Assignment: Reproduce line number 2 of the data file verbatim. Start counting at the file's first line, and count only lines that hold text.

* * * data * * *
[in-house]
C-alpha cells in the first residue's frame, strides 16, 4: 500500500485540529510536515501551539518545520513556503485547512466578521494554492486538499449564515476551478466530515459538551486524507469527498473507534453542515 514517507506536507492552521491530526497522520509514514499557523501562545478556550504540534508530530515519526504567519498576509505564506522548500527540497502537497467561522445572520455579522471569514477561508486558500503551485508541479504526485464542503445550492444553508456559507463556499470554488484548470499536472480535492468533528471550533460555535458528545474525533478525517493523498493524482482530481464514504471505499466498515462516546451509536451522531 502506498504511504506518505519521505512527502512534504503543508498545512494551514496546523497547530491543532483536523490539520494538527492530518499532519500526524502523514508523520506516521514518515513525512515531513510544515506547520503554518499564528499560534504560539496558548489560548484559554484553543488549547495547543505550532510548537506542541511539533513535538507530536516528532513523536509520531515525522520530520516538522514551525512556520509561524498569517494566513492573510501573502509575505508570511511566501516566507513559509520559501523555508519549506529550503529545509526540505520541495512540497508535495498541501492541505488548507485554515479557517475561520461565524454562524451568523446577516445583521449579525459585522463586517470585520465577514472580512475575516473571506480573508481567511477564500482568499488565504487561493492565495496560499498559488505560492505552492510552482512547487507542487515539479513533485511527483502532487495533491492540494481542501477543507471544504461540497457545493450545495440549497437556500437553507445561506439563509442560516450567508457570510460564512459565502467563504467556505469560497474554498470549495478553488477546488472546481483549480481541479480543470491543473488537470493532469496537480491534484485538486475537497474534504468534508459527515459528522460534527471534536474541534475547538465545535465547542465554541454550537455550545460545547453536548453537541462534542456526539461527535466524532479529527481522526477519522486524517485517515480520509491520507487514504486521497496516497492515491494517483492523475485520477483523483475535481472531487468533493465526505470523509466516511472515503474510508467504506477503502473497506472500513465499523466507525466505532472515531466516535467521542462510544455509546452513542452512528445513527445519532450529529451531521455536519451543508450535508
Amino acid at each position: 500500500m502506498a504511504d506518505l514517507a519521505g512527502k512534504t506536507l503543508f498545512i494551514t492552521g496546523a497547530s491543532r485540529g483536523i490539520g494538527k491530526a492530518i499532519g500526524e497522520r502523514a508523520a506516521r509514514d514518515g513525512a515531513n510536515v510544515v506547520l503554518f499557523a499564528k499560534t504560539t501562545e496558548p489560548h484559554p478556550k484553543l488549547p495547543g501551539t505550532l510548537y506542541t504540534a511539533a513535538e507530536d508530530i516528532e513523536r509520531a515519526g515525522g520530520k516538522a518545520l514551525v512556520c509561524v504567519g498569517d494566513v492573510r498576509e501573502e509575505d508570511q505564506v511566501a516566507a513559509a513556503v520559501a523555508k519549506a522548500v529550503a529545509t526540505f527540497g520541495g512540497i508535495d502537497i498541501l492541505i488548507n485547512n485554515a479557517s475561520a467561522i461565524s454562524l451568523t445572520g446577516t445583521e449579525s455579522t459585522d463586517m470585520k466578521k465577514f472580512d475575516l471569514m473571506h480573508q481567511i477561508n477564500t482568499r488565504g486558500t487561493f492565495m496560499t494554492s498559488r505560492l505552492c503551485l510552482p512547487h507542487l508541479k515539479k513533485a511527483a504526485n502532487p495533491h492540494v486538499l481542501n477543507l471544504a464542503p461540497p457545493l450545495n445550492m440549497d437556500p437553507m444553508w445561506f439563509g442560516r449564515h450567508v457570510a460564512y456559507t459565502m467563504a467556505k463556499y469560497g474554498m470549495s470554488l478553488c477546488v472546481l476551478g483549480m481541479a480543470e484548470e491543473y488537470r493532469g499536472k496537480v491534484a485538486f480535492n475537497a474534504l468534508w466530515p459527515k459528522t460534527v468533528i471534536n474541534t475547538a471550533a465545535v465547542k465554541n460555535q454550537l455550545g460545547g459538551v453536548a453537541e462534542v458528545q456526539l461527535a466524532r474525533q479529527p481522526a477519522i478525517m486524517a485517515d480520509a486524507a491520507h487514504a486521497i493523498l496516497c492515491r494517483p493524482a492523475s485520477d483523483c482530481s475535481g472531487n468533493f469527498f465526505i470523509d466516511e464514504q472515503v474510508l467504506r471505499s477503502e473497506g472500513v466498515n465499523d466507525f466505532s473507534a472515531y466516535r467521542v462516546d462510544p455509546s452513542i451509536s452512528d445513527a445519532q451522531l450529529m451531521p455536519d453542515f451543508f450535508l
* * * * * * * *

C-alpha cells in the first residue's frame, strides 16, 4: 500500500485540529510536515501551539518545520513556503485547512466578521494554492486538499449564515476551478466530515459538551486524507469527498473507534453542515 514517507506536507492552521491530526497522520509514514499557523501562545478556550504540534508530530515519526504567519498576509505564506522548500527540497502537497467561522445572520455579522471569514477561508486558500503551485508541479504526485464542503445550492444553508456559507463556499470554488484548470499536472480535492468533528471550533460555535458528545474525533478525517493523498493524482482530481464514504471505499466498515462516546451509536451522531 502506498504511504506518505519521505512527502512534504503543508498545512494551514496546523497547530491543532483536523490539520494538527492530518499532519500526524502523514508523520506516521514518515513525512515531513510544515506547520503554518499564528499560534504560539496558548489560548484559554484553543488549547495547543505550532510548537506542541511539533513535538507530536516528532513523536509520531515525522520530520516538522514551525512556520509561524498569517494566513492573510501573502509575505508570511511566501516566507513559509520559501523555508519549506529550503529545509526540505520541495512540497508535495498541501492541505488548507485554515479557517475561520461565524454562524451568523446577516445583521449579525459585522463586517470585520465577514472580512475575516473571506480573508481567511477564500482568499488565504487561493492565495496560499498559488505560492505552492510552482512547487507542487515539479513533485511527483502532487495533491492540494481542501477543507471544504461540497457545493450545495440549497437556500437553507445561506439563509442560516450567508457570510460564512459565502467563504467556505469560497474554498470549495478553488477546488472546481483549480481541479480543470491543473488537470493532469496537480491534484485538486475537497474534504468534508459527515459528522460534527471534536474541534475547538465545535465547542465554541454550537455550545460545547453536548453537541462534542456526539461527535466524532479529527481522526477519522486524517485517515480520509491520507487514504486521497496516497492515491494517483492523475485520477483523483475535481472531487468533493465526505470523509466516511472515503474510508467504506477503502473497506472500513465499523466507525466505532472515531466516535467521542462510544455509546452513542452512528445513527445519532450529529451531521455536519451543508450535508